What do you think about Google's Chromecast? Did you buy one?
This is being pretty heavily interpreted as Google's Airplay competitor, and it seems to be far better than what Google tried to offer with the Nexus Q last year. It's on sale now for $35 (https://play.google.com/store/devices/details?id=c...), and people seem to be clamoring for them already.
What do you think about Google's new TV-centric offering? Did you buy one? Will you buy one? Let us know below!
I'd also have liked to see them release an audio-only version of this product. I'd like something that I can connect to a set of speakers with a headphone jack. I'd put them around the house and suddenly have a whole-home audio system.
For what this does, it's pretty nice. At the moment, though, I have a Google TV which appears to be getting the Chromecast update, so that's good.
I experimented with DLNA a while back and was very dissatisfied with its ability to pause, fast forward and rewind from your easy chair. It could be that I was using a limited version of DLNA, but it left me cold. What I'd love to see is an Android version of AirPlay -- or heck, a licensed version of AirPlay like DoubleTwist and Twonky use.
But I'm practical. I'll use Chromecast, much as it creeps me out, IF it delivers a seamless device-to-AVR-and-TV experience.( I add AVR because music is even more important to me than video.) If it doesn't, to heck with it. Roku and Apple TV aren't perfect, but at least I know they're the product; with Chromecast, if course,the product is me.
It looks like your chromecast and your laptop definitely need to be on the same network, but a network connection is not required. I tested this out, but unplugging my cable modem and dragging an H.264 video I downloaded into a chrome tab (so anything chrome can play, the chromecast can play? Don't have enough different formats of content to actually test properly) and hitting the cast button and it works, so at the very least, you don't need an internet connection and it doesn't seem to need upload the content your playing somewhere to then play it back (I'm not 100% sure it still doesn't send some type of information to some google server somewhere, didn't really have time to install a networking capture app to get this info, but you do have the option to not send usage information during setup with the setup app). There is a slight delay when you hit cast to it actually playing, maybe a second or two. Content still plays on your browser tab, but audio turns off, while playing on your chromecast connected TV. You can view webpages, both offline and on the internet, there's also a slight delay in registering mousing and dragging gestures. I tried Netflix, Youtube, and the Xfinity comcast site and they all see to broadcast fine from the chrome browser.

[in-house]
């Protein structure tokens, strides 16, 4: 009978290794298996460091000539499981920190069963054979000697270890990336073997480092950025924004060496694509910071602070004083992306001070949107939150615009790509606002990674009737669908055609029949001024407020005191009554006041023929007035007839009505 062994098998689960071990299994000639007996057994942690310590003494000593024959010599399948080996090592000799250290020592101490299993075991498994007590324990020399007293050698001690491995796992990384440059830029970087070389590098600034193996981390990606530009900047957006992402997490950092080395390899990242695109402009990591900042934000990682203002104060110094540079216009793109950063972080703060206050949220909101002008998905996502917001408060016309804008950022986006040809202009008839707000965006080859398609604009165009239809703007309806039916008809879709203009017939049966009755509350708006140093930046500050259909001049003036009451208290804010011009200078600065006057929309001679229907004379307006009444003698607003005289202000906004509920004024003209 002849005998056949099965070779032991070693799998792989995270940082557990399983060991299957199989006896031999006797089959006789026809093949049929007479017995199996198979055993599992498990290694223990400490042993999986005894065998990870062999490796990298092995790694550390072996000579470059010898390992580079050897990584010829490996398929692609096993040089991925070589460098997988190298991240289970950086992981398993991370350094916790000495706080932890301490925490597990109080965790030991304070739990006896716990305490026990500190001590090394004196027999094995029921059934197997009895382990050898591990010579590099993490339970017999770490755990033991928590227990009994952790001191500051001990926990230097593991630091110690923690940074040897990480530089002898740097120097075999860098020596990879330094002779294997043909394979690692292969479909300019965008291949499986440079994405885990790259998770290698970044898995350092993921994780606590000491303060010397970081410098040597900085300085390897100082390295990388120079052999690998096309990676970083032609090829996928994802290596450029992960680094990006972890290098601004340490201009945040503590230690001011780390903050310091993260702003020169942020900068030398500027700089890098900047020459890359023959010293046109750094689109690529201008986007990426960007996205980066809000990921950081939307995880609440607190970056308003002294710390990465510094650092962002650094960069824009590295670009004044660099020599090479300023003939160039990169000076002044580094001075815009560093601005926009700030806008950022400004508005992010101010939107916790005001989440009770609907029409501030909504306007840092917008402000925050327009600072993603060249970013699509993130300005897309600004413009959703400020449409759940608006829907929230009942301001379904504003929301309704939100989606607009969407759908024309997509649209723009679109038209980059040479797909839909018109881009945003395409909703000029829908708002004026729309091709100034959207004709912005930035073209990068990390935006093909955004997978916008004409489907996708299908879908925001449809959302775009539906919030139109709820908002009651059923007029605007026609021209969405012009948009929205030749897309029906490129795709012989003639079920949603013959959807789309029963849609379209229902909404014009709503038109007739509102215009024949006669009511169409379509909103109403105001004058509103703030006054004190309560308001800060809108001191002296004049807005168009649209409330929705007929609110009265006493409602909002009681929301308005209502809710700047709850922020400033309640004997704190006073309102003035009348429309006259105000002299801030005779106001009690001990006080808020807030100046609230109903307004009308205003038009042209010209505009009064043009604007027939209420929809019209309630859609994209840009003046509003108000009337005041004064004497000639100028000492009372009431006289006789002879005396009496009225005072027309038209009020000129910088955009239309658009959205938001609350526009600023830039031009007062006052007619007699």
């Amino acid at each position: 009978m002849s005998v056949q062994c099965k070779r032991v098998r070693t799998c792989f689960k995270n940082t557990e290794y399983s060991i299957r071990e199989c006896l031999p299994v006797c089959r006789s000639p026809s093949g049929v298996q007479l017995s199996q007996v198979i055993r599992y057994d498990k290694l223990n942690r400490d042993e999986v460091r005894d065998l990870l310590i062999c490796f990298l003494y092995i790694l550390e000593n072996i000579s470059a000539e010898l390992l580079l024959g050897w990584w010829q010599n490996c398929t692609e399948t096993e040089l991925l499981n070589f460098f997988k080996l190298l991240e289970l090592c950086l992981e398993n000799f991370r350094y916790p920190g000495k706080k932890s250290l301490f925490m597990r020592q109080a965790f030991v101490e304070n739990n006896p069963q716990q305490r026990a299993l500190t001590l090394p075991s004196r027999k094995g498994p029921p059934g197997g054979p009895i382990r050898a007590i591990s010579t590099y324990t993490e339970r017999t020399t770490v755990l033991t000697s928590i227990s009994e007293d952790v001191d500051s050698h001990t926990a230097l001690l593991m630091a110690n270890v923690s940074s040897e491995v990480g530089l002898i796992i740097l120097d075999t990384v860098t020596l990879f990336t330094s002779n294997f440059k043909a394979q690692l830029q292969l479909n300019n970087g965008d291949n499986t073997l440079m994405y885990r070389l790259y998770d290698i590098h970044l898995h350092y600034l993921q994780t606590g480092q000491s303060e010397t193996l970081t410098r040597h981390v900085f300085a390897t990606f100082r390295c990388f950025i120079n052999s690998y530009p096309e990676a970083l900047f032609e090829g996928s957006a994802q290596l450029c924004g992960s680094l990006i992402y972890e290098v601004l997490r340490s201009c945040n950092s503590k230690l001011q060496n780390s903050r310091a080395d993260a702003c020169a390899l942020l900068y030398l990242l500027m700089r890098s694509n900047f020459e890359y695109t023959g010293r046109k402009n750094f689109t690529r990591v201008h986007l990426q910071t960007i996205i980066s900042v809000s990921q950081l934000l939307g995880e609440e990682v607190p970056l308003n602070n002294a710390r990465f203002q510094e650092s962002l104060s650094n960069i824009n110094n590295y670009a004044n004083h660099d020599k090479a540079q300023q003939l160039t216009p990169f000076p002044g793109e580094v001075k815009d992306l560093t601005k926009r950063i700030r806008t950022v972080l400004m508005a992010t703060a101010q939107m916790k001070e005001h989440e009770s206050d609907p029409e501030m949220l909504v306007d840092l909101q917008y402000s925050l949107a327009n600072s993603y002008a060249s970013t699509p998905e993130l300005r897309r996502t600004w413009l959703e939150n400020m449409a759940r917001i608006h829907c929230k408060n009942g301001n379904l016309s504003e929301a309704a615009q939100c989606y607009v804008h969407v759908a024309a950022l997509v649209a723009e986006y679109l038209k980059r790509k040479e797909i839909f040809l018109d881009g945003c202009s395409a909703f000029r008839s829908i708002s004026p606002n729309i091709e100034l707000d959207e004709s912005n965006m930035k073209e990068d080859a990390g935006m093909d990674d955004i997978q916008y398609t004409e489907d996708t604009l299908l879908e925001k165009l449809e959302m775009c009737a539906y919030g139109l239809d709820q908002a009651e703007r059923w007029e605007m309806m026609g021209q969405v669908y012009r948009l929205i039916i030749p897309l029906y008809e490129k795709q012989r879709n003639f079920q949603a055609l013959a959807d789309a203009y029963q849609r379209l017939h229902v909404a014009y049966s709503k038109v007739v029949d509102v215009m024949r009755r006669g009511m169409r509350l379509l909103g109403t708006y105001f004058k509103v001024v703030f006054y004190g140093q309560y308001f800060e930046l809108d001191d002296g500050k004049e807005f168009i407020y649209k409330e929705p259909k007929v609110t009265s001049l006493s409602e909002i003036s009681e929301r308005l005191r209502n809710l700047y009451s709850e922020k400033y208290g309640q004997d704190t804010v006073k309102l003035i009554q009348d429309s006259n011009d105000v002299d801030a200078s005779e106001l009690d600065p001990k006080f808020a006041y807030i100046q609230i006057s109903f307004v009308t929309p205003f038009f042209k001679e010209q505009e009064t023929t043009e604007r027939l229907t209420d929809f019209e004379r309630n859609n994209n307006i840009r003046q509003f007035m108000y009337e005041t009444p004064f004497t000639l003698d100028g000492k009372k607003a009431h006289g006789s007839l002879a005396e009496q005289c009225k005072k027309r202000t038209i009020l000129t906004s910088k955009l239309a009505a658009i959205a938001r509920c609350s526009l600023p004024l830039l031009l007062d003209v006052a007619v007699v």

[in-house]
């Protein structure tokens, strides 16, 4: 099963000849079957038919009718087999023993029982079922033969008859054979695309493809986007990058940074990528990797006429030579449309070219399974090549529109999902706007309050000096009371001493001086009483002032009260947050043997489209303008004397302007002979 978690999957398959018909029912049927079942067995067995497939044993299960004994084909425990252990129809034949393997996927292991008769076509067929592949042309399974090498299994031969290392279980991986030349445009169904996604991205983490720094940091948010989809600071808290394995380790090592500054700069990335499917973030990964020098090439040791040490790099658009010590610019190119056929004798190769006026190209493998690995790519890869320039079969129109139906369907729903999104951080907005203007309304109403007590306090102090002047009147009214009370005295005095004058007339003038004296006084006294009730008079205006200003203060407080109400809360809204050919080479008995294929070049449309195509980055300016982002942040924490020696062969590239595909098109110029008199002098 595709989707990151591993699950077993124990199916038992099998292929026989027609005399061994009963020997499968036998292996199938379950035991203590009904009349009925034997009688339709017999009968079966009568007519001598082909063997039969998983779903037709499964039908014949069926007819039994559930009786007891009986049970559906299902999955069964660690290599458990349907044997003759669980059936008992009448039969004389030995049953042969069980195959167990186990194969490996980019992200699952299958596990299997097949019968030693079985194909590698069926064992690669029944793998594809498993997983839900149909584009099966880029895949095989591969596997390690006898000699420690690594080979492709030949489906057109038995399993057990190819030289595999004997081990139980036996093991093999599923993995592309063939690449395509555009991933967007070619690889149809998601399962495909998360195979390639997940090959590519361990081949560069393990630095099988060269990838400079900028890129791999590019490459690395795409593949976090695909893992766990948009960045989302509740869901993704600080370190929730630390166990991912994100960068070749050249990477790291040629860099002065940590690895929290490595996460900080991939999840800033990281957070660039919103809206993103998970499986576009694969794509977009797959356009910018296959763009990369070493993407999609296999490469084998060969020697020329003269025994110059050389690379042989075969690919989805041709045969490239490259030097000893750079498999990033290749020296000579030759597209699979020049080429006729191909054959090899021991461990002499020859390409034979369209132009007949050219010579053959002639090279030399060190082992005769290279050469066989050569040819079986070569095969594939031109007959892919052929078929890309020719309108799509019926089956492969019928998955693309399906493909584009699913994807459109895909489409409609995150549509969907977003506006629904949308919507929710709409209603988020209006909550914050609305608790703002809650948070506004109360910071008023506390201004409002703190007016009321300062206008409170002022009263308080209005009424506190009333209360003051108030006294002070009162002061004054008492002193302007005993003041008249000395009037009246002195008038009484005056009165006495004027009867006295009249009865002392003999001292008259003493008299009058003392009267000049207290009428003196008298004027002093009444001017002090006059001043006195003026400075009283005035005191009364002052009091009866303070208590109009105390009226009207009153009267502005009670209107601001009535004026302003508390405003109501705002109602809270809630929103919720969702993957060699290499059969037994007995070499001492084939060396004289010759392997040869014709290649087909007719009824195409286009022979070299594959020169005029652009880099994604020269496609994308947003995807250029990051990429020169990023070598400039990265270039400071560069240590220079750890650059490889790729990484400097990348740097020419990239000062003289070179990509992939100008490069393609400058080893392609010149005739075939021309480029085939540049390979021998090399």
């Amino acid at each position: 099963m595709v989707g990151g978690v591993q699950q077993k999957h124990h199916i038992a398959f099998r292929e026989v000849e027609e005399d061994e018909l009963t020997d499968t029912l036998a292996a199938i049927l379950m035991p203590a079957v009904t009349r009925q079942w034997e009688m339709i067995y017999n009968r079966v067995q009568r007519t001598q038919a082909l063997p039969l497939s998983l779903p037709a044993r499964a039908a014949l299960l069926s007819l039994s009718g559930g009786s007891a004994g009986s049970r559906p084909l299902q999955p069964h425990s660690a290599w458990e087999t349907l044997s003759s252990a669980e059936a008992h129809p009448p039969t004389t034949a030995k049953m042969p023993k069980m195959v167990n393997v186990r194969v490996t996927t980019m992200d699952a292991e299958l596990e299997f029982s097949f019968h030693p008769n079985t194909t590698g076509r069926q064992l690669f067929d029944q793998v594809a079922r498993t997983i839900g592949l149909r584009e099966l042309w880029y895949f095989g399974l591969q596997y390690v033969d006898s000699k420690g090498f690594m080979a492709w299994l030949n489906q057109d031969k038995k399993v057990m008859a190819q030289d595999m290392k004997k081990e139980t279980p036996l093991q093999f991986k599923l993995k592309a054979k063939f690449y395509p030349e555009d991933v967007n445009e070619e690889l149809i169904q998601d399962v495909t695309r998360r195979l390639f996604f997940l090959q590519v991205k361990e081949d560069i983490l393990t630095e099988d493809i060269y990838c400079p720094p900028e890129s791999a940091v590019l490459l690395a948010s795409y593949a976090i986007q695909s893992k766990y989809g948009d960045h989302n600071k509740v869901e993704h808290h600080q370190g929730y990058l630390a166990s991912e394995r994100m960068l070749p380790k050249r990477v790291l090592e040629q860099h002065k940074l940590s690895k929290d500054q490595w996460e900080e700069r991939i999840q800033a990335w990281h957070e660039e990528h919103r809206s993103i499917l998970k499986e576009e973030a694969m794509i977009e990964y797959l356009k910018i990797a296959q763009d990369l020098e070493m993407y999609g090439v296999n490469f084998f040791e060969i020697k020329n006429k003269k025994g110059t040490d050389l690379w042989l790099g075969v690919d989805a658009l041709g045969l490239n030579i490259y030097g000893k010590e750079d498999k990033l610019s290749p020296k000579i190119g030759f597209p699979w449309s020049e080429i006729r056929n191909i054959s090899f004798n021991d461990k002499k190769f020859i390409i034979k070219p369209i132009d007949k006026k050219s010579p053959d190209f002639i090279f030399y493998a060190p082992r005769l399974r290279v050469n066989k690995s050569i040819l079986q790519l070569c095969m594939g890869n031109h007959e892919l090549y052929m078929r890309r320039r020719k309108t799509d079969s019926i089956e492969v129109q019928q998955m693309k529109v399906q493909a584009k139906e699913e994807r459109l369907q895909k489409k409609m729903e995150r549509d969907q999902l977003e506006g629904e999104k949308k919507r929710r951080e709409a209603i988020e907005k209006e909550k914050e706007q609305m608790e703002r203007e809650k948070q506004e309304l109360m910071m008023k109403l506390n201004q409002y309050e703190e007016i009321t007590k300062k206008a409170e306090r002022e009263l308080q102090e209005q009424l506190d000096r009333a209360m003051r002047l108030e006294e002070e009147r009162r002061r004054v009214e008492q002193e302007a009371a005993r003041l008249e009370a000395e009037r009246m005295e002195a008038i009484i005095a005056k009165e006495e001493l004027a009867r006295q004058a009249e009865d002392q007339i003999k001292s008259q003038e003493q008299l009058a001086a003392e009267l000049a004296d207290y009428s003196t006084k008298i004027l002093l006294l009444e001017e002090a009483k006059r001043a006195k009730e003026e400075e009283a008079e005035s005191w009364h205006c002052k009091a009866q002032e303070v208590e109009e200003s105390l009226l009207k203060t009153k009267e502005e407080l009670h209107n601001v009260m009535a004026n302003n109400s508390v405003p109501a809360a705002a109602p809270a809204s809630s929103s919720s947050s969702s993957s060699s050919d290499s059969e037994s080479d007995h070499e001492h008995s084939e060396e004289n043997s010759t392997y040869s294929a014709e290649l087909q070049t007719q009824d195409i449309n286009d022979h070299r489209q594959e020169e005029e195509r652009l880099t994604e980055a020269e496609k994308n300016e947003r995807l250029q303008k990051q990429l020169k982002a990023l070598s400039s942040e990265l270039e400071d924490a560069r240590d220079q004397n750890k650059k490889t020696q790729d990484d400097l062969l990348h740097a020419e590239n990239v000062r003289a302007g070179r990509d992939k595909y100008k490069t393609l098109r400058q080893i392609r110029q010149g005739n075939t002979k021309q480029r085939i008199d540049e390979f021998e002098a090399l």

It reminds me of PLAiR (sucks to be these guys) a lot:
Also, it looks like it's based on the DIAL protocol that's been jointly maintained and developed by Netflix and Google:
Overall, I think it's a neat little device, that would be cool for travel and trips and when you just want to watch something not on your laptop, but on a bigger screen. This could also be cool for presenations and such.
If anyone has any questions, I'll try to answer them.
B) I don't think this is possible to do during setup, but I'm not 100% sure, I'd have to try the setup again without a network connection. During setup, I downloaded an app on my computer and did the configuration (entering a 4 character code displayed on the screen and entering in the WiFi information of my network) from there, but from there, it doesn't look like you absolutely need an active internet connection to use the chromecast if all you want to do is send local videos/audio to the chromecast.
But still, I think this is really interesting, and since it's running a Chrome OS-based thing, it could get only better. The tab-syncing thing is what makes me most interested, because Google has been able to get some really spectacular things going on in Chrome tabs. Technologies like OpenGL and WebRTC are possible in Chrome tabs.
Put into perspective, even if it's not quite as good as I initially hoped, and even if it doesn't get better, at least I'll get to watch 3 months of Netflix for free on a device that costs a little more than half the cheapest Roku. It should still be able to do some pretty cool things for an incredibly cheap price.
But I don't think it will be in my country anytime soon, so I won't be buying one
Turning on the TV is a cool trick, I am not sure how thats accomplished, but I am 100% sure it can't turn on my home theater sound system.
I like the idea of mirroring (not really mirroring) your web browser, phone or tablet to your TV. I like that the chromecast app is an app and not part of the Android system. I like that developers can choose to enable if they want.
I don't like that this is being compared to Apple TV because it obviously is not; that would be Google TV.
If you watch anything in a browser and you want that on your TV instead of your computer or laptop or phone or tablet then this product should appeal to you. Just because it is not a full fledged app running Apple TV competitor doesn't mean that it's not a great, cheap product.
I see this as finally being the reason the Cupertino kids drop the price of the Apple TV. With Roku LT being on the market at $50 for this long I guess we needed something else to show just how overpriced the Apple TV device really is.
Oh, I'll buy a Chromecast in the hope that someday it'll let me play podcasts from my HTC One through my Denon AVR and Panasonic plasma. ButI've got a hunch it won't work any better than the Airplay module on DoubleTwist. Until the day I'm proven Wrong, color me Grumpy, Suspicious and Privacy-Loving.